I absolutely agree with you about television shows today. There are far too many gruesome crime shows and reality shows (unacceptable viewing for young audiences). For example, the Kardashians...is it any wonder why young girls believe they are super role models and want what they have and how they look and act? Kim could never survive in a small town setting or begin to know what she's really missing and has probably never had the time to pick up a book! I'm from a small town and loved growing up in one, where it was safe to ride my bike anywhere I wanted to go.
Readers enjoy the quaint, serene, neighborly small town-life to read about and that's why Debbie Macomber's books are a hit with all ages, and something pleasant to read. Thank you for the chance to win your book which I know I'd enjoy and fall in love reading something delightful!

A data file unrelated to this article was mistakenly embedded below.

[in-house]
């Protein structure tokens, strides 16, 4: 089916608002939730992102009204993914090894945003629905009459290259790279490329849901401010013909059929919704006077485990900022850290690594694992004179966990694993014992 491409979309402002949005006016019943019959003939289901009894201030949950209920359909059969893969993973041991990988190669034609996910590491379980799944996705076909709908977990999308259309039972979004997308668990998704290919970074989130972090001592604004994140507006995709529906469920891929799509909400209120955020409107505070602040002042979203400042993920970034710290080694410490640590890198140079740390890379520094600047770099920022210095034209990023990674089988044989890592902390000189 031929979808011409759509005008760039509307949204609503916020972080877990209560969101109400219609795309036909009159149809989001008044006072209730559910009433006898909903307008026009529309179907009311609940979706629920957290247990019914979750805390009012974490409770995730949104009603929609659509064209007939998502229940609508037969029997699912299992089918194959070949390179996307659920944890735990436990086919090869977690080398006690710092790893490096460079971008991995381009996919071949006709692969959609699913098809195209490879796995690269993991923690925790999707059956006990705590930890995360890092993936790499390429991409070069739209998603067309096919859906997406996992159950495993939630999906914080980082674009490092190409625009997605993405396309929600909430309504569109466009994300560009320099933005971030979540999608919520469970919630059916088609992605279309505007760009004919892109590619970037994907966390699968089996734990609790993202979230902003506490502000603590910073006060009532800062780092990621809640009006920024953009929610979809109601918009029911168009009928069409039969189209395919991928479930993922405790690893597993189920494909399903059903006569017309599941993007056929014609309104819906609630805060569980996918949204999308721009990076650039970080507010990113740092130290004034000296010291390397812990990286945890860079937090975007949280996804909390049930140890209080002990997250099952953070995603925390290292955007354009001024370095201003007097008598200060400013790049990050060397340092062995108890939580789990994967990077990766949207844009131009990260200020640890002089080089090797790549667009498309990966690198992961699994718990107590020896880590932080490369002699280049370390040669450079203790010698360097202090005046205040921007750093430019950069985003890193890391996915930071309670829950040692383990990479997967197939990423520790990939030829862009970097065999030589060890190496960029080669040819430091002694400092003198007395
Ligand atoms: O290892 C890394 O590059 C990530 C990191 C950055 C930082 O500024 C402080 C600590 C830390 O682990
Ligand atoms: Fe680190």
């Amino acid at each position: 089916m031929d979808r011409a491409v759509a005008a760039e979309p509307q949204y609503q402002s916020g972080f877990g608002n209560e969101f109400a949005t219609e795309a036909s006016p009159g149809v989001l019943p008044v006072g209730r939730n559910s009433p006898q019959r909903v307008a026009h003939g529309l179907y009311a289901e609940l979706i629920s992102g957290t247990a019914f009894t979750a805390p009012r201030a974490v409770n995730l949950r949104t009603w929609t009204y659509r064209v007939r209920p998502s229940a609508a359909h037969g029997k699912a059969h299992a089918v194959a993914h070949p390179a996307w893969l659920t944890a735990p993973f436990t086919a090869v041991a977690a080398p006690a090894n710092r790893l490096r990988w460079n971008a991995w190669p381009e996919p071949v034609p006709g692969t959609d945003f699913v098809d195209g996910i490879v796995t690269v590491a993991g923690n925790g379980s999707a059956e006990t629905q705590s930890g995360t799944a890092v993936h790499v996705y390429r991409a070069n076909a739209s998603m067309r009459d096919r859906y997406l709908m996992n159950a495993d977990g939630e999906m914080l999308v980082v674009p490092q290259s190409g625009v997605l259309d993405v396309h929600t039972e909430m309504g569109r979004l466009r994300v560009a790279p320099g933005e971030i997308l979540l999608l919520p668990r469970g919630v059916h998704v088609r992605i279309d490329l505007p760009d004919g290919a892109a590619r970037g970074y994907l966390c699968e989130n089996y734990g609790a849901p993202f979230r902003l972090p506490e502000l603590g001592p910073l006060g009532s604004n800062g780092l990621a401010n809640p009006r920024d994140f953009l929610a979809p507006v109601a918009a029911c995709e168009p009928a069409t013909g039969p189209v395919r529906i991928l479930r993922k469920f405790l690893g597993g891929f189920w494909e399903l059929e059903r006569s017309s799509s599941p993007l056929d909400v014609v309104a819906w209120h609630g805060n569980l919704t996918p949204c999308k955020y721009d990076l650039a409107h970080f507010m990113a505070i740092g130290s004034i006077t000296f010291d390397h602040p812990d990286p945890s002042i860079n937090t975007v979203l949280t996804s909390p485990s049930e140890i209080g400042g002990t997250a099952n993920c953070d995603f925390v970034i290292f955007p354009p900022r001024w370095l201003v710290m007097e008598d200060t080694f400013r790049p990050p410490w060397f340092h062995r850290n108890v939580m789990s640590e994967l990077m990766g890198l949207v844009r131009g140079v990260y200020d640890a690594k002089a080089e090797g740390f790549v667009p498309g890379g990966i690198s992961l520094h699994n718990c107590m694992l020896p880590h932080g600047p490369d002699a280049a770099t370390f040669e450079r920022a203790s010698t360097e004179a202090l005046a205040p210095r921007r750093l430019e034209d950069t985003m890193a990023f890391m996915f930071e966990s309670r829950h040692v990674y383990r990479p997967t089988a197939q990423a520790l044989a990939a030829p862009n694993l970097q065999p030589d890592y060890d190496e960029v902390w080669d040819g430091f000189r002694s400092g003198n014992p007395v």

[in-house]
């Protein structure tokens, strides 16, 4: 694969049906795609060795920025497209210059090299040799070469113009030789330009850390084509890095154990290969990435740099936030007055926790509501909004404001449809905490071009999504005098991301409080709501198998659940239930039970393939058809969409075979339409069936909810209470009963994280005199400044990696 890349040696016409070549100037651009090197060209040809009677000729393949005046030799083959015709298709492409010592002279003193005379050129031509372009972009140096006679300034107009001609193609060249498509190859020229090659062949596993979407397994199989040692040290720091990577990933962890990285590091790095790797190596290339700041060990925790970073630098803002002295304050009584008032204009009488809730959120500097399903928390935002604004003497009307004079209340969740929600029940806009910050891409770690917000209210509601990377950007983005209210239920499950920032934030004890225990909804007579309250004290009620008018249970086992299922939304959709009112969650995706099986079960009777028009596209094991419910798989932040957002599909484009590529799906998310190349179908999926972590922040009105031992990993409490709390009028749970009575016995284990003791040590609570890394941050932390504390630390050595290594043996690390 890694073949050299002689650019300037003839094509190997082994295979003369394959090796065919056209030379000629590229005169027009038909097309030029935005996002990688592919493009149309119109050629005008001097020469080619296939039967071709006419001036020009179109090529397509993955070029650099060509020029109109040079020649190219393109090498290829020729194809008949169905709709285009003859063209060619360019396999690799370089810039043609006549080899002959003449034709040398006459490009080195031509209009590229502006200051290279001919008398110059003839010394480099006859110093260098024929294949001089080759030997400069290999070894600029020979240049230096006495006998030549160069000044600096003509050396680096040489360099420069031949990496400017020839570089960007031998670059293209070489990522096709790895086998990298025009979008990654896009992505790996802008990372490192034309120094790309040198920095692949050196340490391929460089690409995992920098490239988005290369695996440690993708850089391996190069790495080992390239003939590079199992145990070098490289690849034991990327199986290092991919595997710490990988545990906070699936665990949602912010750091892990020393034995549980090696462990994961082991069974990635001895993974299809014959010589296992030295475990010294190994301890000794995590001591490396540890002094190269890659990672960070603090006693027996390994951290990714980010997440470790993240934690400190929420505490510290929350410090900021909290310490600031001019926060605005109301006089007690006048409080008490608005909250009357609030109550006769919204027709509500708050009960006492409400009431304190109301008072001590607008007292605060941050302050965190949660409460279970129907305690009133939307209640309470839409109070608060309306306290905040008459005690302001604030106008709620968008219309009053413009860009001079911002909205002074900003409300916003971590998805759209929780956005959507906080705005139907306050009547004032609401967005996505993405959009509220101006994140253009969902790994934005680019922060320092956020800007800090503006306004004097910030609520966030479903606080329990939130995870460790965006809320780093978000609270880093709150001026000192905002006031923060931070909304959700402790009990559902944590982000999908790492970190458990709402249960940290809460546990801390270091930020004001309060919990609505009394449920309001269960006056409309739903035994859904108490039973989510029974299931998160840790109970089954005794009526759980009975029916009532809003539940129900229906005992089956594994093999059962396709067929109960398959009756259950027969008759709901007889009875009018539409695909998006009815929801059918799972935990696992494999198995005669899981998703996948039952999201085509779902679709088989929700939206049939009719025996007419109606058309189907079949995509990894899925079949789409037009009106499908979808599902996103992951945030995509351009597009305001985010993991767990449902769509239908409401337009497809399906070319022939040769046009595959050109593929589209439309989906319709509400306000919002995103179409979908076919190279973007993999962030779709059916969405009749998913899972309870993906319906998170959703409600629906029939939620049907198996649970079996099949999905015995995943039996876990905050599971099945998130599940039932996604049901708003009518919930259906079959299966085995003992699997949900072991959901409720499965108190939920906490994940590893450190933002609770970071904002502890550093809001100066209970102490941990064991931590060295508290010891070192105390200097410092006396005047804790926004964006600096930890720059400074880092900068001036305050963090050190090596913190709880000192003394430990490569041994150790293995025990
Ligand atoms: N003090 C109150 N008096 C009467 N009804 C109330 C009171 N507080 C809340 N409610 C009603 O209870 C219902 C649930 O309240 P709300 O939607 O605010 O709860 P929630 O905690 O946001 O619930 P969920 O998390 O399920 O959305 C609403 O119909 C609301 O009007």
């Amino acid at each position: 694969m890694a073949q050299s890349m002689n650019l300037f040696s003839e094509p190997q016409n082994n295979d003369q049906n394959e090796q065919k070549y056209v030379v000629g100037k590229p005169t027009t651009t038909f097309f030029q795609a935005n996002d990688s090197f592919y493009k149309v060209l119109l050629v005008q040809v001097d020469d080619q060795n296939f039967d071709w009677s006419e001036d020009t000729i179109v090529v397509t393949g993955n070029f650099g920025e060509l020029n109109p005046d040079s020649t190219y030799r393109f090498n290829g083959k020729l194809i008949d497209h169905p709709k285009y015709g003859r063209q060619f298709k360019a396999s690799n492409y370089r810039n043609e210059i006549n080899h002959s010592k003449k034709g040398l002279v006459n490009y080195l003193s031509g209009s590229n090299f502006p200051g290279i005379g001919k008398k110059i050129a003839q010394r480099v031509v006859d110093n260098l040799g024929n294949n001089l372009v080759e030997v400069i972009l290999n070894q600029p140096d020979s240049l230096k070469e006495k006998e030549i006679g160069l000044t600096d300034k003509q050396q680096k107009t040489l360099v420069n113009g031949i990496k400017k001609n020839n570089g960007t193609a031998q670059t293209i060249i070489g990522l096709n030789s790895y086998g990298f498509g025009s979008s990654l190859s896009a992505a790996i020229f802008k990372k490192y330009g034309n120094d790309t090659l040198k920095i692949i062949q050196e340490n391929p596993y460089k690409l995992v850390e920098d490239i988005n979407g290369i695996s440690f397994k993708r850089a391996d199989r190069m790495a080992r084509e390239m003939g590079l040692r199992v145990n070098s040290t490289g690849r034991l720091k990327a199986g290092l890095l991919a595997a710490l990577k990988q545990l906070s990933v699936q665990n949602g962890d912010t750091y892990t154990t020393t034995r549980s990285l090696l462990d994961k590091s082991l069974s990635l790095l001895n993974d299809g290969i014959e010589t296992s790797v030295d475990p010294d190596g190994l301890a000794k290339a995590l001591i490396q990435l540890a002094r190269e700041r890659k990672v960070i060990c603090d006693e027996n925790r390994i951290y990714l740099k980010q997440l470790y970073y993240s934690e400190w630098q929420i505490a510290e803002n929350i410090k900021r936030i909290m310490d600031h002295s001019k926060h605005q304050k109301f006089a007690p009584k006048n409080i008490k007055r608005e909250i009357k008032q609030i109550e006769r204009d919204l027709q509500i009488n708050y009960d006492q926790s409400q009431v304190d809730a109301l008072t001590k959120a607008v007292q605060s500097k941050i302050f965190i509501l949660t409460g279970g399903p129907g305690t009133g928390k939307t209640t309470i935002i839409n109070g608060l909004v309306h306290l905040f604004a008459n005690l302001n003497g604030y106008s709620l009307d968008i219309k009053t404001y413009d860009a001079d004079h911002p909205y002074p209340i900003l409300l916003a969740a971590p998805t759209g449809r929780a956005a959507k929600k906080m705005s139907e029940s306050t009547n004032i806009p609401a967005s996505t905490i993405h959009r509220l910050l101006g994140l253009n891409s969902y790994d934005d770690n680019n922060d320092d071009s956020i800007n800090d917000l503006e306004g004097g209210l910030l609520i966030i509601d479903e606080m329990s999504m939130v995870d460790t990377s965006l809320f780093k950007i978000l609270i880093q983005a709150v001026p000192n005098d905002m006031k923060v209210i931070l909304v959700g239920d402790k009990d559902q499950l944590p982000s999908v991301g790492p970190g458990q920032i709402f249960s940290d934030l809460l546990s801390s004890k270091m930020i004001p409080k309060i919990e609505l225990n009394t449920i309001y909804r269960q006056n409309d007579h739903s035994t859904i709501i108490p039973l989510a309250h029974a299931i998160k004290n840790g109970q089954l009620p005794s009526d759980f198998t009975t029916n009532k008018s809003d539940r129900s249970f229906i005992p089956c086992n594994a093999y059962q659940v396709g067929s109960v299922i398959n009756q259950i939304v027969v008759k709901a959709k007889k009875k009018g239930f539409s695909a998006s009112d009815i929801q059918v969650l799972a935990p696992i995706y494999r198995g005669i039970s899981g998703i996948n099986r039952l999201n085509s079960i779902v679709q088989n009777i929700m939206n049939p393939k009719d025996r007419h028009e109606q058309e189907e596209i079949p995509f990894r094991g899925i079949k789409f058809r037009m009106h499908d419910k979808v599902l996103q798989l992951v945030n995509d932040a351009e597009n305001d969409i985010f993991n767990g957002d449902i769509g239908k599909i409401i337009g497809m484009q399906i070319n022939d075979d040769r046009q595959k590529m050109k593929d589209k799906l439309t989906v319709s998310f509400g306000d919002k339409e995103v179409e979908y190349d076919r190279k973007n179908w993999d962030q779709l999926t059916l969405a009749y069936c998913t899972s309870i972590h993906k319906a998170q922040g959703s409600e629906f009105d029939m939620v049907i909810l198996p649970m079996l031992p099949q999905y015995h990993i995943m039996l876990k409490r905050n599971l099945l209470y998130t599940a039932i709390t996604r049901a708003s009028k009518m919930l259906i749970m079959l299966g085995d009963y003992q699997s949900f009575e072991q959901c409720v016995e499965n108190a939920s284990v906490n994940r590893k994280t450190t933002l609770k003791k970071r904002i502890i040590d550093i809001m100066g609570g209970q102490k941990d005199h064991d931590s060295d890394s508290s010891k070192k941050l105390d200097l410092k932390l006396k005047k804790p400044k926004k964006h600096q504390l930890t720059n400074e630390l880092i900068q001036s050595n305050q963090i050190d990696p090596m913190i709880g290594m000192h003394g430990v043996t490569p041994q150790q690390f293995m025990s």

(Linda Luinstra 6:08pm March 28, 2012)

I love small towns and stories about them. Your book sounds great and I hope I am the lucky one to win it! Yes, they do need some new shows but I agree the Good Wife, NCIS, Person of Interest etc are all good shows. I also think Undercover Boss is a good show and more companies should do something along the same idea to REALLY see and understand what some employee actually are putting up with on a daily basis.
Although I just "found" you as an author, I am excited that I did and I am looking forward to reading some of your books. I do read some of the authors you and others have mentioned and think they are great. If your work is like theirs, I already Know that you are great too. :)
GOOD LUCK to all (but I do hope that I win...sorry to be so selfish). Have a great evening!
(Cheri Minott 6:13pm March 28, 2012)

I love reading about small towns and your descriptions are incredible
(Karen Kane 6:45pm March 28, 2012)

This books sound great. Love the small town atmostphere. Love it when I find a new author.
(Kiki Winn 6:52pm March 28, 2012)

I am here at Cavanaugh Island, the TV's off, my feet are up, my tea is ready, but
where's my book?
(Suzanne Gonneville 7:05pm March 28, 2012)